• “It’s great to meet you, let’s get started”. 
  • “I’m excited to be here!”
  • “I had a great time chatting with you today”.  

2. Using Protector/Filler Words  

The second power diminishing habit is using protector words like “just” and “only”. These words reduce the importance and the impact of anything you say.  

One example where this habit might come into play is when you’re writing an email to follow up with someone, and you write something along the lines of “I’m just following up on my below email”.  

In this example, you are downplaying the importance of your e-mail and softening your request for a response.  

On the other hand, a response like the following would work better: “I’m following up on my below email”. Simply by taking the word ‘just’, out, you are able to change the important of the message completely. By being more incisive with your sentences, you’re guaranteed to be more effective as a communicator. 

3. Not Addressing People by their Name 

Haha, don’t do a “Jarvis” 

This one is less about losing power and more about missing a great opportunity to increase your own power and presence in a meeting.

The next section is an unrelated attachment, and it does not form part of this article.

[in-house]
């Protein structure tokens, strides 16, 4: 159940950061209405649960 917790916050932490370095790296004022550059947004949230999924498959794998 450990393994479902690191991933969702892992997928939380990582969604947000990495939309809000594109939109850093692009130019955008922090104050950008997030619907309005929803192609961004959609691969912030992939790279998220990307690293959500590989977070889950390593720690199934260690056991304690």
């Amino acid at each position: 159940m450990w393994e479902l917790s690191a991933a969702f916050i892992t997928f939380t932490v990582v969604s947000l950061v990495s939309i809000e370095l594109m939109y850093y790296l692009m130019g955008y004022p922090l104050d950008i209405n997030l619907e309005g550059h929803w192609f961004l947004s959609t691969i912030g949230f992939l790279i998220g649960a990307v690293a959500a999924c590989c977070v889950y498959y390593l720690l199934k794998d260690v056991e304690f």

Do you find yourself in a meeting with someone and only stating their name once or twice during the conversation? If this is the case, then you’re potentially diminishing your power relative to someone else.

When you address someone by their name, you are directly calling that person out, and it has a few different effects, including:  

  • It acts as a sign of courtesy, which raises the respect the other person has for you 
  • It makes people feel respected, and when they feel respected, they’re more likely to respect you 
  • It immediately commands attention from not only them, but also anyone else in the meeting 
  • It has an added benefit of preventing team members looking at their phones during virtual meetings, because they now know they can be called upon at any given moment. 

When others in your team respect you more, you increase your power in terms of your ability to influence, allowing you to be an effective leader. Keep in mind that this doesn’t necessarily mean being the most powerful one in the call, but instead it is about communicating in a way that makes you an ‘authoritative peer’. Everyone is equal, but in a call that you’re leading, people know that you’re the director – that you’re the leader of the band.  

What About Good Habits? 

So far, we’ve discussed the habits that you absolutely need to avoid in order to prevent your power from being diminished. However, what about good habits?